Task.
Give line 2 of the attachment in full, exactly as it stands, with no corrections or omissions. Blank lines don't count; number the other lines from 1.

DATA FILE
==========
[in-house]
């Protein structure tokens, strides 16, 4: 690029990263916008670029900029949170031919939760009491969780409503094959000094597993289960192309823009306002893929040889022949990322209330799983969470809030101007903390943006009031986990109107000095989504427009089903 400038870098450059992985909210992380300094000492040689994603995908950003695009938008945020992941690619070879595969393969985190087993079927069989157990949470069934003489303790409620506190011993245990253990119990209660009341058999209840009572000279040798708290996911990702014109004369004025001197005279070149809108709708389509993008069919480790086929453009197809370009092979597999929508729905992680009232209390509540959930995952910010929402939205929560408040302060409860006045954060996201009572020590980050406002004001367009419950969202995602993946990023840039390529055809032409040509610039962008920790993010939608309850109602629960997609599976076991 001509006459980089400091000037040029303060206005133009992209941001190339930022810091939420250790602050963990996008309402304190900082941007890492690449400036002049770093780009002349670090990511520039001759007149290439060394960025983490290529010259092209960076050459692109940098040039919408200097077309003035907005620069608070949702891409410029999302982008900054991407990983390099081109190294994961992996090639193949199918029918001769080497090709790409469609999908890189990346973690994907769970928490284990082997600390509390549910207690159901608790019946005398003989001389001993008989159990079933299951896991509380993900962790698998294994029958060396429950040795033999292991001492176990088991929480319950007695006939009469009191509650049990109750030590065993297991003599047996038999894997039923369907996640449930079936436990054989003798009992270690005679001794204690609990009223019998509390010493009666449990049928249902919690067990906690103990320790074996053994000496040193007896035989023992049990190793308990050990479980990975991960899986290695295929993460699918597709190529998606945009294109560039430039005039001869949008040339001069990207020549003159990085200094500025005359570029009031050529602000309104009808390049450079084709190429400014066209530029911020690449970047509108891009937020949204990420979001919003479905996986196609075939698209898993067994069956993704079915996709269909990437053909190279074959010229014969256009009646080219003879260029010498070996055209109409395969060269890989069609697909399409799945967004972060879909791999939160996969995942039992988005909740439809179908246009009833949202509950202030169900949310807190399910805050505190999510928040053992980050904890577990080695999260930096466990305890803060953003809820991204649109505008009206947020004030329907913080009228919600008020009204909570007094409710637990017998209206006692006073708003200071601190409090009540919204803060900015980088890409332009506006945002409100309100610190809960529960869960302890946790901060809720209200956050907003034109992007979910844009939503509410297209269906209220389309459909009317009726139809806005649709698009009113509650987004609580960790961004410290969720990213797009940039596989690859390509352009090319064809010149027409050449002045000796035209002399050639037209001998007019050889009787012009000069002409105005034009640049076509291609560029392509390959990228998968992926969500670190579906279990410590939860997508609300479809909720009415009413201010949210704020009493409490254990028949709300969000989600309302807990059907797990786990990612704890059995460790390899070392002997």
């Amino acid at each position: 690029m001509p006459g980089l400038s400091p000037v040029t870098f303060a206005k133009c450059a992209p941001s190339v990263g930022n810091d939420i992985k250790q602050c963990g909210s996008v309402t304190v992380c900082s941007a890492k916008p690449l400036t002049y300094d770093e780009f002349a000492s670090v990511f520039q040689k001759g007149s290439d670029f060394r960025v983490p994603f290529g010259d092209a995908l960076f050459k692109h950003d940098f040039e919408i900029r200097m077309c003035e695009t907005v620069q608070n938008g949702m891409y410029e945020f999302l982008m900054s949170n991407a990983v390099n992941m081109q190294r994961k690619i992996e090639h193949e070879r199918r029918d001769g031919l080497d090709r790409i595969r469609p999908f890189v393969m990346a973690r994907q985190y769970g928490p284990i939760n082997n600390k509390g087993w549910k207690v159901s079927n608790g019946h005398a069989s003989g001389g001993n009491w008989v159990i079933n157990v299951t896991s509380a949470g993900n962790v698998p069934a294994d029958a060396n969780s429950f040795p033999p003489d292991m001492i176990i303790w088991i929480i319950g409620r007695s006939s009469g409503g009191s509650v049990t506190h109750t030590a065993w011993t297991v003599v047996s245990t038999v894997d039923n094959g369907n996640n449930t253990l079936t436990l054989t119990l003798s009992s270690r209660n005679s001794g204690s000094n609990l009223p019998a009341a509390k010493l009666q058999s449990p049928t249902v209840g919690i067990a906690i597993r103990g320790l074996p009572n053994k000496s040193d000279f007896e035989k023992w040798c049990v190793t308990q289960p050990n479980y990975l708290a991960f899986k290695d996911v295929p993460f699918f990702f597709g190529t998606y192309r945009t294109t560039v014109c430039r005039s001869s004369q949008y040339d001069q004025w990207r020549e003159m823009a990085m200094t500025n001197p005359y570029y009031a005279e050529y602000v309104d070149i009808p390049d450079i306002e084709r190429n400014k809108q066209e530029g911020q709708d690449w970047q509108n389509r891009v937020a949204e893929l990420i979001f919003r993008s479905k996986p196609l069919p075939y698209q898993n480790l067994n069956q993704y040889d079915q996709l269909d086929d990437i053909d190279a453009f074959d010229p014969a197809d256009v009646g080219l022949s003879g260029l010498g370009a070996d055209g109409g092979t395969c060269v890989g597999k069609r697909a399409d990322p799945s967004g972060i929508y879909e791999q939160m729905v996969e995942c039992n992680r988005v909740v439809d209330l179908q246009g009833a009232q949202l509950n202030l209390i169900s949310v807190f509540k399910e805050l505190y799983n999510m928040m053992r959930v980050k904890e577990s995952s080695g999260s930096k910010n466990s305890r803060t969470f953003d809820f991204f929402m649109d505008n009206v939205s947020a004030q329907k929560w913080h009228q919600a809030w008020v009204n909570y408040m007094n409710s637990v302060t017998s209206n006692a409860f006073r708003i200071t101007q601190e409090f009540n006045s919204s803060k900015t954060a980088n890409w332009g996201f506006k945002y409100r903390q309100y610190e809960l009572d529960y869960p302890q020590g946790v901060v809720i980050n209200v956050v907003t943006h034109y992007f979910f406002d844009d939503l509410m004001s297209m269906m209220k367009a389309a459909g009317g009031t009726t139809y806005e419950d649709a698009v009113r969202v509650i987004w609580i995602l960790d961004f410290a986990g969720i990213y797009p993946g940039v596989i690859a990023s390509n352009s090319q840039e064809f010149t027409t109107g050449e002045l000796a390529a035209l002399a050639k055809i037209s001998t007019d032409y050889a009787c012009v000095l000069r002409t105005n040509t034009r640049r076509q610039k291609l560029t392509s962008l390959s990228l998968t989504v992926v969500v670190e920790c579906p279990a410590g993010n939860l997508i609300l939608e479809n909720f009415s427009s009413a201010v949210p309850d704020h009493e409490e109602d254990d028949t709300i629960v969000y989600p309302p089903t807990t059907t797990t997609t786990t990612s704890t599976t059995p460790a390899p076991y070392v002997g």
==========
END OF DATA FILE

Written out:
């Protein structure tokens, strides 16, 4: 690029990263916008670029900029949170031919939760009491969780409503094959000094597993289960192309823009306002893929040889022949990322209330799983969470809030101007903390943006009031986990109107000095989504427009089903 400038870098450059992985909210992380300094000492040689994603995908950003695009938008945020992941690619070879595969393969985190087993079927069989157990949470069934003489303790409620506190011993245990253990119990209660009341058999209840009572000279040798708290996911990702014109004369004025001197005279070149809108709708389509993008069919480790086929453009197809370009092979597999929508729905992680009232209390509540959930995952910010929402939205929560408040302060409860006045954060996201009572020590980050406002004001367009419950969202995602993946990023840039390529055809032409040509610039962008920790993010939608309850109602629960997609599976076991 001509006459980089400091000037040029303060206005133009992209941001190339930022810091939420250790602050963990996008309402304190900082941007890492690449400036002049770093780009002349670090990511520039001759007149290439060394960025983490290529010259092209960076050459692109940098040039919408200097077309003035907005620069608070949702891409410029999302982008900054991407990983390099081109190294994961992996090639193949199918029918001769080497090709790409469609999908890189990346973690994907769970928490284990082997600390509390549910207690159901608790019946005398003989001389001993008989159990079933299951896991509380993900962790698998294994029958060396429950040795033999292991001492176990088991929480319950007695006939009469009191509650049990109750030590065993297991003599047996038999894997039923369907996640449930079936436990054989003798009992270690005679001794204690609990009223019998509390010493009666449990049928249902919690067990906690103990320790074996053994000496040193007896035989023992049990190793308990050990479980990975991960899986290695295929993460699918597709190529998606945009294109560039430039005039001869949008040339001069990207020549003159990085200094500025005359570029009031050529602000309104009808390049450079084709190429400014066209530029911020690449970047509108891009937020949204990420979001919003479905996986196609075939698209898993067994069956993704079915996709269909990437053909190279074959010229014969256009009646080219003879260029010498070996055209109409395969060269890989069609697909399409799945967004972060879909791999939160996969995942039992988005909740439809179908246009009833949202509950202030169900949310807190399910805050505190999510928040053992980050904890577990080695999260930096466990305890803060953003809820991204649109505008009206947020004030329907913080009228919600008020009204909570007094409710637990017998209206006692006073708003200071601190409090009540919204803060900015980088890409332009506006945002409100309100610190809960529960869960302890946790901060809720209200956050907003034109992007979910844009939503509410297209269906209220389309459909009317009726139809806005649709698009009113509650987004609580960790961004410290969720990213797009940039596989690859390509352009090319064809010149027409050449002045000796035209002399050639037209001998007019050889009787012009000069002409105005034009640049076509291609560029392509390959990228998968992926969500670190579906279990410590939860997508609300479809909720009415009413201010949210704020009493409490254990028949709300969000989600309302807990059907797990786990990612704890059995460790390899070392002997």